Saturday, October 04, 2008

My Church Speaks...


Vatican officials seldom single out political leaders who differ with the Church on issues like abortion rights or embryonic stem cell research. But now that the Vatican’s highest court is led by an American, the former St. Louis Archbishop Raymond Burke, we can expect things to get more explicit in Vatican City — at least when when it comes to U.S. politics.
Burke, who was named prefect of the Vatican’s Supreme Court of the Apostolic Signature in June, told the Italian Catholic newspaper Avvenire that the U.S. Democratic Party risked “transforming itself definitively into a party of death for its decisions on bioethical issues.” He then attacked two of the party’s most high profile Catholics — vice presidential candidate Joe Biden and House Speaker Nancy Pelosi — for misrepresenting Church teaching on abortion.
He said Biden and Pelosi, “while presenting themselves as good Catholics, have presented Church doctrine on abortion in a false and tendentious way.”
Pelosi drew U.S. bishops’ scorn for saying in a television interview last month that the Church itself had long debated when human life begins. Biden is a practicing Catholic who also supports abortion rights and analysts have said he could help woo wavering Catholics into Obama’s fold. Both argue that they cannot impose their religious views on others.
Burke said pro-life Democrats were “rare” and that it saddened him that the party that helped “our immigrant parents and grandparents” prosper in America had changed so much over the years.
Burke made headlines as archbishop of St. Louis for his public attacks on public figures who strayed from Catholic teaching. He suggested during the 2004 presidential campaign that Democratic presidential nominee John Kerry, a Catholic, should be denied communion because of his views on abortion. Several bishops said at the time they would not give him communion and the media staked out churches where he attended Mass to see if he received it.
“Lately, I’ve noticed that other bishops are coming to this position,” Burke told Avvenire, which is owned by the Italian bishops’ conference.
Cardinal Joseph Ratzinger, now Pope Benedict XVI, wrote a letter in 2004 to American bishops restating the Church position that a priest must refuse to distribute communion to a Catholic politician who supported abortion rights. But Burke lamented that the letter was never distributed.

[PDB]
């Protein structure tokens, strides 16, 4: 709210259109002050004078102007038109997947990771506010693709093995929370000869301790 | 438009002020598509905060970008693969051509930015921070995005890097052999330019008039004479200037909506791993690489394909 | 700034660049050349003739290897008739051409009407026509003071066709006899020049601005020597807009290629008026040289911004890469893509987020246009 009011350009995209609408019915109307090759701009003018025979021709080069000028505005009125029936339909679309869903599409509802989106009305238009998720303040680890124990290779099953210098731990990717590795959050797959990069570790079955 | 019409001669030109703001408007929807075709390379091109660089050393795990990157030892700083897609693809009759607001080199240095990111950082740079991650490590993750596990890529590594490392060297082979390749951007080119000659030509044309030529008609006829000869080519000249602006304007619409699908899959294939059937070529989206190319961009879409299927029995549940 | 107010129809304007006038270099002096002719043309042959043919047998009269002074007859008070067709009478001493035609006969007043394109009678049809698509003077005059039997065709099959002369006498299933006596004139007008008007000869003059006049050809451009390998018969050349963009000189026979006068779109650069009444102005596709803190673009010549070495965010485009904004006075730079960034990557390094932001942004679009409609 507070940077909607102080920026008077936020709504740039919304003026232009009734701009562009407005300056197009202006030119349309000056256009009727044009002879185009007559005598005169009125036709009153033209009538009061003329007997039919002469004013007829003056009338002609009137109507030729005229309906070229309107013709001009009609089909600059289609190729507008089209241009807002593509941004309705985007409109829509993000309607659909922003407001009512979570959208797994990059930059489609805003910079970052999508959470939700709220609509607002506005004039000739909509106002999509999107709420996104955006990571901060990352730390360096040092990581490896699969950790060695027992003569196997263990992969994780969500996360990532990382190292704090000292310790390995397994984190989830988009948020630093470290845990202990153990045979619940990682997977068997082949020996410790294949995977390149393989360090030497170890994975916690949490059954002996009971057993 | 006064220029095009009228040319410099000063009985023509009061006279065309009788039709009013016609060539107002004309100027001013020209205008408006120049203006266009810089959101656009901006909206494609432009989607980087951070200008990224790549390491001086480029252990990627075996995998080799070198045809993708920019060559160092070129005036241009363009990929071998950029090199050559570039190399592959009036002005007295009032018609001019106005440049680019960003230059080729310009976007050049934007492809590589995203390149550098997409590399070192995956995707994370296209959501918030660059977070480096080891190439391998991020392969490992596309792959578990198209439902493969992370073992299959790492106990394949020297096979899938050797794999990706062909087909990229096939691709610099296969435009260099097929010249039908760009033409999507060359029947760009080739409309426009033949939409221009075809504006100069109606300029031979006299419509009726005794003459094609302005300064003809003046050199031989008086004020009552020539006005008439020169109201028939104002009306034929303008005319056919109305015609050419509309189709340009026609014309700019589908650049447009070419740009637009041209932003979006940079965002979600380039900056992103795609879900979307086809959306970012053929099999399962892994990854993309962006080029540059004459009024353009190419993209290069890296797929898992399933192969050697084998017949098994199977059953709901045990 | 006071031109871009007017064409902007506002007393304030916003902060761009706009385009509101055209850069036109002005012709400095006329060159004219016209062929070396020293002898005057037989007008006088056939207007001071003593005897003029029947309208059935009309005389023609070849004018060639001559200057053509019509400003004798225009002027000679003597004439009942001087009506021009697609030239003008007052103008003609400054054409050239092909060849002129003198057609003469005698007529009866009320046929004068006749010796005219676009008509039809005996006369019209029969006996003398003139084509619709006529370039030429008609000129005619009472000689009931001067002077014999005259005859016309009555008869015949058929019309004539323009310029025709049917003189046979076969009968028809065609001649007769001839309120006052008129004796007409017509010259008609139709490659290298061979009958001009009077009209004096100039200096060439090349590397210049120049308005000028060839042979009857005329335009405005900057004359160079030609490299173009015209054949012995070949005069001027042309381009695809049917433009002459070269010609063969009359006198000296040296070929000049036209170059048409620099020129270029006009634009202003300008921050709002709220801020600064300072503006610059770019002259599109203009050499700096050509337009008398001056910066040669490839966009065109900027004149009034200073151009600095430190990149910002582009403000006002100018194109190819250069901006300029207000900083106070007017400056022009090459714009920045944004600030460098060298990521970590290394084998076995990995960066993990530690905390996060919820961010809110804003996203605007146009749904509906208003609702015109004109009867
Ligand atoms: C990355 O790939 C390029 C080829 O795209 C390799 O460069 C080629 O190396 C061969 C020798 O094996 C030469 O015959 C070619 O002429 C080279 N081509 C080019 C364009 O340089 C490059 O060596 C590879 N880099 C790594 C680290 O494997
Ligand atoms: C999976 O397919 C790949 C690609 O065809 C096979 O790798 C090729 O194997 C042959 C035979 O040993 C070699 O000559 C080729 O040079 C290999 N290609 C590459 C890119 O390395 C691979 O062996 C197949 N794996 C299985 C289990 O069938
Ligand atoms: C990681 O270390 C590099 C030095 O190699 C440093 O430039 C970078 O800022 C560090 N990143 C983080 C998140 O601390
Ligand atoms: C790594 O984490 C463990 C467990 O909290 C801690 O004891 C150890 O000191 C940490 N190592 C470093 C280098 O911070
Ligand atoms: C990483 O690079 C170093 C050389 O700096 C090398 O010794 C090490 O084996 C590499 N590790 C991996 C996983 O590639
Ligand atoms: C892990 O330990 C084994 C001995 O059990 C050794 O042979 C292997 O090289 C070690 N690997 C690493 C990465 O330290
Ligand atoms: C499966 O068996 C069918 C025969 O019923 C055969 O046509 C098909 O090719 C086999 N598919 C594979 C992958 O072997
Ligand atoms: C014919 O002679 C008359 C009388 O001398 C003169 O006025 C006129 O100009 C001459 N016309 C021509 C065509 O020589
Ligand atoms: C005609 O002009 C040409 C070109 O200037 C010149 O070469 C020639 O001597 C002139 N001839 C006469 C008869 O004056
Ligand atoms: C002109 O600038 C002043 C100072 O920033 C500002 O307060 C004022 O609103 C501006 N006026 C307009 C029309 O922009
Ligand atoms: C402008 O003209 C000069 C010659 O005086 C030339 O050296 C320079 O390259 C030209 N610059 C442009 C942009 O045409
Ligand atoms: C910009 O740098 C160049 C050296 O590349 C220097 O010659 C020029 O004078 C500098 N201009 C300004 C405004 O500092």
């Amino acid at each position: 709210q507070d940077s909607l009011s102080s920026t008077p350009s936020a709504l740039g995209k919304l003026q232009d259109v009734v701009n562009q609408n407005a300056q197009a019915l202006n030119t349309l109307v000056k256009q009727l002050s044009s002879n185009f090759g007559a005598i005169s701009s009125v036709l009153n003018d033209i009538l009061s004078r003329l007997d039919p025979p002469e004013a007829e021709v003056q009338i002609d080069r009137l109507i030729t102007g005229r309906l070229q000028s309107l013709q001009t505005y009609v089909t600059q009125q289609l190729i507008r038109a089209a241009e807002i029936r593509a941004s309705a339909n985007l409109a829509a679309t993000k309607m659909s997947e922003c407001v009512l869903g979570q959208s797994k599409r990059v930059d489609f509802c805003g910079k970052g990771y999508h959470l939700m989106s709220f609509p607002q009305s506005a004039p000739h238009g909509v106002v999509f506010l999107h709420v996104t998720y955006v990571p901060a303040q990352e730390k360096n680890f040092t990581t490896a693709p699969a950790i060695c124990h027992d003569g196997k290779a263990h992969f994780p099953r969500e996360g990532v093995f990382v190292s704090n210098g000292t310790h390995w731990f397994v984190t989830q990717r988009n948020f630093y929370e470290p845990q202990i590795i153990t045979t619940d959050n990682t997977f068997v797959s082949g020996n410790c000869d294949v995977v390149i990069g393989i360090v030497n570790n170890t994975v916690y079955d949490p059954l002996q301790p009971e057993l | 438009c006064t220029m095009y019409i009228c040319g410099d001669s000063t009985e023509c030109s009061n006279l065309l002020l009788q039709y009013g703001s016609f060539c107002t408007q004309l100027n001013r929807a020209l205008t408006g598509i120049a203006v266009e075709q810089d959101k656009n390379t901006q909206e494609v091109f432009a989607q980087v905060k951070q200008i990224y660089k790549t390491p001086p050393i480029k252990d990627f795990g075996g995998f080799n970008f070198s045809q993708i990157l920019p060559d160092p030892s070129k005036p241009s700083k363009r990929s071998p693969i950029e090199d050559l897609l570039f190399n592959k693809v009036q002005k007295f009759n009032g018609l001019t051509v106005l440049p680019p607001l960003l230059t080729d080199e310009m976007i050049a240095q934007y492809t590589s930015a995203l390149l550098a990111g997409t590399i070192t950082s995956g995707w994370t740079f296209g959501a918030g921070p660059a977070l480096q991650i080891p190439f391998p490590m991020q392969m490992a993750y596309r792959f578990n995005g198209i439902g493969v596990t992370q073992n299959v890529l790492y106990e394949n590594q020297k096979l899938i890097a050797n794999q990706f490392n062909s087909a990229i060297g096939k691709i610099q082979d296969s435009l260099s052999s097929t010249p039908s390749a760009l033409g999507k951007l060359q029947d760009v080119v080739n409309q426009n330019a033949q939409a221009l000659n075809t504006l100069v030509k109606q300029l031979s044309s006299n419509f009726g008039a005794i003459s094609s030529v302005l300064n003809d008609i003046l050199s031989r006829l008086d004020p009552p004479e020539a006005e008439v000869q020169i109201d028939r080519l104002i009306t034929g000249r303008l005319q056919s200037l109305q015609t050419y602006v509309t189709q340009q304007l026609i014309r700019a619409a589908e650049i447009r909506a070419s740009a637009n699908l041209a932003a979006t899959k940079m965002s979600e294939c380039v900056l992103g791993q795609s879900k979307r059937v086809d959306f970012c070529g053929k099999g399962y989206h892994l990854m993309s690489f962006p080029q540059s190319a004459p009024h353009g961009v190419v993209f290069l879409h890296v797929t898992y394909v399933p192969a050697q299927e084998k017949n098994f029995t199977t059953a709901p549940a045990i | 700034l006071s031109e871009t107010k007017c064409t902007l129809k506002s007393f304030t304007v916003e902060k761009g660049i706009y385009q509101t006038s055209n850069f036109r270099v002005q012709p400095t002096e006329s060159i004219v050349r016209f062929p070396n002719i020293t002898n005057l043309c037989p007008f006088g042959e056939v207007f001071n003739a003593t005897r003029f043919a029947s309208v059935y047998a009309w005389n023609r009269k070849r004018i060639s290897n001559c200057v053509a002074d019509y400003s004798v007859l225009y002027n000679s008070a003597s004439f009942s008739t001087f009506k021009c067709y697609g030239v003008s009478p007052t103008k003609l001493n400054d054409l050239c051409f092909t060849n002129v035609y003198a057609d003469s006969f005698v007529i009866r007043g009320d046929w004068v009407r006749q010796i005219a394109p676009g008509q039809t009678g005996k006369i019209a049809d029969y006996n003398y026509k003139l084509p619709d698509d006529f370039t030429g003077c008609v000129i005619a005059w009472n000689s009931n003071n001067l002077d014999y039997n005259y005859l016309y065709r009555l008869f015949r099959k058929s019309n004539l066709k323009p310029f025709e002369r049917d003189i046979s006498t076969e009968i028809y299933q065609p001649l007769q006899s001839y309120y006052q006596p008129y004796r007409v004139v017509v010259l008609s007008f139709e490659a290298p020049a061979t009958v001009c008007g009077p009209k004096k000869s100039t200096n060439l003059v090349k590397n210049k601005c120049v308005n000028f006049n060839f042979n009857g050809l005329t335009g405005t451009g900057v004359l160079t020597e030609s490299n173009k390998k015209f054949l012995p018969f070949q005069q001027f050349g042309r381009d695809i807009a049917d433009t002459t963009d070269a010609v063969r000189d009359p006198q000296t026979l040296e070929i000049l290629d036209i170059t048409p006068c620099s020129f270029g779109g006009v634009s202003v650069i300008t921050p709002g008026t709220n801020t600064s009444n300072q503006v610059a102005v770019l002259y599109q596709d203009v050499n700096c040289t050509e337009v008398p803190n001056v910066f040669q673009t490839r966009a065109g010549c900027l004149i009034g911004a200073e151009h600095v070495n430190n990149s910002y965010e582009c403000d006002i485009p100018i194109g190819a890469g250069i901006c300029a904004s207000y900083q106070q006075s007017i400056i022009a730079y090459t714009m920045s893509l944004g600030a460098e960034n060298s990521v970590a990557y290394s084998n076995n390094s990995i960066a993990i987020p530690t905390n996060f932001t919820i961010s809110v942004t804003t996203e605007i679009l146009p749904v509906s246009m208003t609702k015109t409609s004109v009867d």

Burke’s criticism isn’t limited to Democrats. Last year, he accused singer Sheryl Crow of being “a high profile proponent of the destruction of innocent lives” for defending a woman’s right to have an abortion and for being a proponent of stem cell research. He resigned as head of a children’s medical charity that featured the singer for a benefit concert.
Pope Benedict has been encouraging Catholic bishops to speak out more openly on public policy issues to make the Church’s voice heard. Any bets on when we’ll hear from Burke next?

Archbishop Burke may be a holy man, but he was not well liked here. He picked fights with a number of people about a wide variety of things. While I recognize his deep devotion to his church, he is a canon lawyer and a well respected one, he dismisses ANYONE who disagrees with him. Here is what Joe Biden said..."I believe life begins at conception, however I don’t feel it is my duty to legislate my faith on others.” And Joe, you are right. We created a separation of church and state for this very reason. People have different beliefs and views and no one is “right” or “wrong”. It’s simply a religious choice, one that should NEVER EVER be forced on anyone. One thing the Archbishop has had little to say about is the slaughter of innocent Iraqi citizens and the unwarranted killing of over 4,000 of our finest men and women for a fight that wasn't provoked against a sovereign country. Iraq had nothing to do with 9/11, Bin Laden did and he's nowhere near Iraq. What was said about that, Archbishop Burke? You can't have it both ways. Will the republicans who voted for the war be denied communion too? I love my church, although I vehemently disagree with them on this count.

1 comment:

Judith Stegman said...

The point is that it is not a matter of blind faith to say that "life begins at conception." It is a matter of scientific fact that a distinct human life begins at conception. The Church simply points out that killing this unique life, at any point in its growth, is wrong. And the Church points out the inconsistency of a government regulating against homicide and yet legislating for abortion, the homicide of its most defenseless citizens.

The act of abortion is always intrinsically evil, for the very reason that it is an act of homicide. Society itself condemns homicide, but does not condemn every war. I am proud that our Church and Church leaders are willing to point out this human truth.

Members of a just society can have compassion on the circumstances surrounding any particular homicide, but such compassion does not make us ready to accept that the homicide is justified or good. The Church points out the inconsistency of not applying this same logic to the victims of abortion (including the women and the children and all those who have lost a relationship with the unborn child). Instead of saying that the act of abortion is justified due to the circumstances, the Church suggests that society offer true forms of compassion to the woman, the family, and the unborn child. The Church suggests to society that they condemn death and support life-sustaining options for the family.

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